The sharp crampons on my feet bite into the ice with a loud crunch. Hoisting myself up, I feel the triumph of heading skyward. With ice climbing, you put in the sweat equity and rise above your nerves. The rewards include bragging rights and being part of a growing winter subculture.
Alberta is one of the top destinations in the world for ice climbing. My introduction to the sport begins in Nordegg, 174 km (108 mi) west of Red Deer in the foothills of the Canadian Rockies. You’ll find classic ice climbing routes along with introductory venues. A novice climber with a bit of experience can even get up famed climbs like The Weeping Wall, about 35 km (22 mi) north of the Saskatchewan River Crossing, with the assistance of a guide. It’s a great bucket list adventure that I hope to try on my next visit.
I’m learning to climb on a two-day beginner’s course with Custom Outdoor Experience (C.O.E.). This is a sport that welcomes persistence and requires a comfort with heights. After my first day of instruction, I’m more than ready to tackle the frozen tower of snow and ice.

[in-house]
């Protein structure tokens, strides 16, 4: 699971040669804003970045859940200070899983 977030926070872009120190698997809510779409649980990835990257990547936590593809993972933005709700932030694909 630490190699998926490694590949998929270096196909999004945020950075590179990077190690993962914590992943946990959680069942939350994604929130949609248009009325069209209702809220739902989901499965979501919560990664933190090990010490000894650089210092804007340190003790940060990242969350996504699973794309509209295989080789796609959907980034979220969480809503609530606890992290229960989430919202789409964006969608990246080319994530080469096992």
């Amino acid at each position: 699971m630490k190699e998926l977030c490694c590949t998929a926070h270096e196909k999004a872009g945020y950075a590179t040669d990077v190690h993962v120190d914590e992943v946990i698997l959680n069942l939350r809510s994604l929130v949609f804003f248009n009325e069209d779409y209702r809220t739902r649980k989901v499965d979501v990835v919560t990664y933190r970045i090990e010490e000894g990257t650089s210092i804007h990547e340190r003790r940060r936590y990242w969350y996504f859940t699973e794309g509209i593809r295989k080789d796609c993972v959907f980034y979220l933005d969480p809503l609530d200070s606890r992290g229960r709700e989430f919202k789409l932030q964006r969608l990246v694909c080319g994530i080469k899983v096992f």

C.O.E. offers a variety of courses for both novice and intermediate climbers, all of which are led by professional guides and include accommodation at Sheiling Mountain Lodge. Soaking in the lodge’s outdoor hot tub, surrounded by pristine wilderness was heavenly after a day of climbing. Refuelling with delicious chef-prepared meals has been pretty spectacular as well.
Accessible Climbing Routes
Alberta is very accessible for ice climbing, given the concentration of routes that are easily available from the road. The province draws ice climbers from around the world, including newbies like me, because the Canadian Rockies lend themselves to steep, wide climbs in relatively small areas that feature a lot of different routes. You’ll find that you’re spoiled for choice, with more than 100 ice climbing routes in the Jasper and Banff national parks alone. Kananaskis Country, a 50-minute drive west of Calgary, is also prime territory for ice climbing.
To try the sport or improve your skills, check out C.O.E., the Calgary Outdoor Centre and Yamnuska Mountain Adventures in Canmore. If you’re looking to join a club, try the Calgary Mountain Club or the Alpine Club of Canada.